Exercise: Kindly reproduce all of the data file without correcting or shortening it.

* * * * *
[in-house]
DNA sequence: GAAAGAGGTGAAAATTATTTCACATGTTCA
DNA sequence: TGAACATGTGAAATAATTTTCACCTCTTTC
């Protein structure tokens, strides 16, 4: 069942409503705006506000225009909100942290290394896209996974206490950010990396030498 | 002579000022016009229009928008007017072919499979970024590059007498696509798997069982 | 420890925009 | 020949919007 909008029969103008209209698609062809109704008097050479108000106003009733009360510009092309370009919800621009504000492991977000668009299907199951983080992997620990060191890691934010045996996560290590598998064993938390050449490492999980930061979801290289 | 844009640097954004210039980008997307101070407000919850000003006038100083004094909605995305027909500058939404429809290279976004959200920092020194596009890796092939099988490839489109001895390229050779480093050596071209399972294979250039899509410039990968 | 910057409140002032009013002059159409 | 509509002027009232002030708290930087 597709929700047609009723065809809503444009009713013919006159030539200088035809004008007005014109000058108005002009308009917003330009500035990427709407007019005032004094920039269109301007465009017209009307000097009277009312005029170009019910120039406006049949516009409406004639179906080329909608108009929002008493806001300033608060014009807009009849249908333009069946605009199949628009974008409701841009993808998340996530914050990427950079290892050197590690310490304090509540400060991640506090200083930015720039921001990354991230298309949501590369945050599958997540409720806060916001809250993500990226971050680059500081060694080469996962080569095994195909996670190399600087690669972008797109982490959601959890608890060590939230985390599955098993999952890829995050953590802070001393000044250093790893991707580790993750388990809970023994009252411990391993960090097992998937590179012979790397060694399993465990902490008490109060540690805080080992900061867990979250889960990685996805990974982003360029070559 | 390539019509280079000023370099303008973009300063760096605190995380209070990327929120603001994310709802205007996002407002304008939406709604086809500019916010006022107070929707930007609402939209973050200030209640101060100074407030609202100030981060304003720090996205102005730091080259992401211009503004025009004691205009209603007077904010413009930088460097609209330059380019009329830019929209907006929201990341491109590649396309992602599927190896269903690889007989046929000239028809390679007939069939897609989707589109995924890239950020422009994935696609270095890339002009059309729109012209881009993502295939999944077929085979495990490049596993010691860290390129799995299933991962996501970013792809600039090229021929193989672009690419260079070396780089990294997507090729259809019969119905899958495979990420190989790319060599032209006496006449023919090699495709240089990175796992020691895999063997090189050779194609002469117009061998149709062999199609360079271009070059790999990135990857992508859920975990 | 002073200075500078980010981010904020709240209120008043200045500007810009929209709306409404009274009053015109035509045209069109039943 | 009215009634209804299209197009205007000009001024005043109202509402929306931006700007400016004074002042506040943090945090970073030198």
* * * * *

[in-house]
DNA sequence: GAAAGAGGTGAAAATTATTTCACATGTTCA
DNA sequence: TGAACATGTGAAATAATTTTCACCTCTTTC
């Protein structure tokens, strides 16, 4: 069942409503705006506000225009909100942290290394896209996974206490950010990396030498 | 002579000022016009229009928008007017072919499979970024590059007498696509798997069982 | 420890925009 | 020949919007 909008029969103008209209698609062809109704008097050479108000106003009733009360510009092309370009919800621009504000492991977000668009299907199951983080992997620990060191890691934010045996996560290590598998064993938390050449490492999980930061979801290289 | 844009640097954004210039980008997307101070407000919850000003006038100083004094909605995305027909500058939404429809290279976004959200920092020194596009890796092939099988490839489109001895390229050779480093050596071209399972294979250039899509410039990968 | 910057409140002032009013002059159409 | 509509002027009232002030708290930087 597709929700047609009723065809809503444009009713013919006159030539200088035809004008007005014109000058108005002009308009917003330009500035990427709407007019005032004094920039269109301007465009017209009307000097009277009312005029170009019910120039406006049949516009409406004639179906080329909608108009929002008493806001300033608060014009807009009849249908333009069946605009199949628009974008409701841009993808998340996530914050990427950079290892050197590690310490304090509540400060991640506090200083930015720039921001990354991230298309949501590369945050599958997540409720806060916001809250993500990226971050680059500081060694080469996962080569095994195909996670190399600087690669972008797109982490959601959890608890060590939230985390599955098993999952890829995050953590802070001393000044250093790893991707580790993750388990809970023994009252411990391993960090097992998937590179012979790397060694399993465990902490008490109060540690805080080992900061867990979250889960990685996805990974982003360029070559 | 390539019509280079000023370099303008973009300063760096605190995380209070990327929120603001994310709802205007996002407002304008939406709604086809500019916010006022107070929707930007609402939209973050200030209640101060100074407030609202100030981060304003720090996205102005730091080259992401211009503004025009004691205009209603007077904010413009930088460097609209330059380019009329830019929209907006929201990341491109590649396309992602599927190896269903690889007989046929000239028809390679007939069939897609989707589109995924890239950020422009994935696609270095890339002009059309729109012209881009993502295939999944077929085979495990490049596993010691860290390129799995299933991962996501970013792809600039090229021929193989672009690419260079070396780089990294997507090729259809019969119905899958495979990420190989790319060599032209006496006449023919090699495709240089990175796992020691895999063997090189050779194609002469117009061998149709062999199609360079271009070059790999990135990857992508859920975990 | 002073200075500078980010981010904020709240209120008043200045500007810009929209709306409404009274009053015109035509045209069109039943 | 009215009634209804299209197009205007000009001024005043109202509402929306931006700007400016004074002042506040943090945090970073030198």